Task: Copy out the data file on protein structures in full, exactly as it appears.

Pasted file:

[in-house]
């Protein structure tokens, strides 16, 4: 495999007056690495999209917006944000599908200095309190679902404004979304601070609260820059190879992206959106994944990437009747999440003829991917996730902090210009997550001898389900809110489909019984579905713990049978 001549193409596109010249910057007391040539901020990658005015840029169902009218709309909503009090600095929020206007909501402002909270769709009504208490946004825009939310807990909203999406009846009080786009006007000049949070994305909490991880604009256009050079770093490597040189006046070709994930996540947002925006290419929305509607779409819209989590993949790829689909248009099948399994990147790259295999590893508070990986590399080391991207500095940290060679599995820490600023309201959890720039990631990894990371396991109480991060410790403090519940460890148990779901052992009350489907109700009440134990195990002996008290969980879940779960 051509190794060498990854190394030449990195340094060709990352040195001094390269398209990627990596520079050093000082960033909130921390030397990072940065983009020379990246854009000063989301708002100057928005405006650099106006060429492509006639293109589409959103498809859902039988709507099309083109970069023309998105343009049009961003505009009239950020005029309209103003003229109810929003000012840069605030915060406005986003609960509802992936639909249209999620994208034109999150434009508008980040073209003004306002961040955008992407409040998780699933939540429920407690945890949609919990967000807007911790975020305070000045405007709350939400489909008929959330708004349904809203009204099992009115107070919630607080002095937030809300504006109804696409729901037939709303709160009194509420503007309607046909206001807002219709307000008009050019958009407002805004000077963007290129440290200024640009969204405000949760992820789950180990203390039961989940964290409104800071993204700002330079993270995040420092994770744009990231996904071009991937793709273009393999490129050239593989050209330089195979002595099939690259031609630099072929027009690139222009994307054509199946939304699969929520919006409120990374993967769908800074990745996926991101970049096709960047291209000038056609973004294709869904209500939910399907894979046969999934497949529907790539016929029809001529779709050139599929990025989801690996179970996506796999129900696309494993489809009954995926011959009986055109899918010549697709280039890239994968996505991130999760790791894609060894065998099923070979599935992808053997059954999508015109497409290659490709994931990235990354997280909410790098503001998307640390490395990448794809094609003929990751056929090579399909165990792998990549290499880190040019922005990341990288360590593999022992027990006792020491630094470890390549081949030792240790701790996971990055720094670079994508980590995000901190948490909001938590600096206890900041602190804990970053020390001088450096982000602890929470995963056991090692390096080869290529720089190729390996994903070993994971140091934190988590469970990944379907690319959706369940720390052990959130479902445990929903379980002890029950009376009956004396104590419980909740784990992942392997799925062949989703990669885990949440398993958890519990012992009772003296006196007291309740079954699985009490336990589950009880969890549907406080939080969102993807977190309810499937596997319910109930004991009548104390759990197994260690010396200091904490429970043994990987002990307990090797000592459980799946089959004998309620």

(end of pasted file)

[in-house]
């Protein structure tokens, strides 16, 4: 495999007056690495999209917006944000599908200095309190679902404004979304601070609260820059190879992206959106994944990437009747999440003829991917996730902090210009997550001898389900809110489909019984579905713990049978 001549193409596109010249910057007391040539901020990658005015840029169902009218709309909503009090600095929020206007909501402002909270769709009504208490946004825009939310807990909203999406009846009080786009006007000049949070994305909490991880604009256009050079770093490597040189006046070709994930996540947002925006290419929305509607779409819209989590993949790829689909248009099948399994990147790259295999590893508070990986590399080391991207500095940290060679599995820490600023309201959890720039990631990894990371396991109480991060410790403090519940460890148990779901052992009350489907109700009440134990195990002996008290969980879940779960 051509190794060498990854190394030449990195340094060709990352040195001094390269398209990627990596520079050093000082960033909130921390030397990072940065983009020379990246854009000063989301708002100057928005405006650099106006060429492509006639293109589409959103498809859902039988709507099309083109970069023309998105343009049009961003505009009239950020005029309209103003003229109810929003000012840069605030915060406005986003609960509802992936639909249209999620994208034109999150434009508008980040073209003004306002961040955008992407409040998780699933939540429920407690945890949609919990967000807007911790975020305070000045405007709350939400489909008929959330708004349904809203009204099992009115107070919630607080002095937030809300504006109804696409729901037939709303709160009194509420503007309607046909206001807002219709307000008009050019958009407002805004000077963007290129440290200024640009969204405000949760992820789950180990203390039961989940964290409104800071993204700002330079993270995040420092994770744009990231996904071009991937793709273009393999490129050239593989050209330089195979002595099939690259031609630099072929027009690139222009994307054509199946939304699969929520919006409120990374993967769908800074990745996926991101970049096709960047291209000038056609973004294709869904209500939910399907894979046969999934497949529907790539016929029809001529779709050139599929990025989801690996179970996506796999129900696309494993489809009954995926011959009986055109899918010549697709280039890239994968996505991130999760790791894609060894065998099923070979599935992808053997059954999508015109497409290659490709994931990235990354997280909410790098503001998307640390490395990448794809094609003929990751056929090579399909165990792998990549290499880190040019922005990341990288360590593999022992027990006792020491630094470890390549081949030792240790701790996971990055720094670079994508980590995000901190948490909001938590600096206890900041602190804990970053020390001088450096982000602890929470995963056991090692390096080869290529720089190729390996994903070993994971140091934190988590469970990944379907690319959706369940720390052990959130479902445990929903379980002890029950009376009956004396104590419980909740784990992942392997799925062949989703990669885990949440398993958890519990012992009772003296006196007291309740079954699985009490336990589950009880969890549907406080939080969102993807977190309810499937596997319910109930004991009548104390759990197994260690010396200091904490429970043994990987002990307990090797000592459980799946089959004998309620």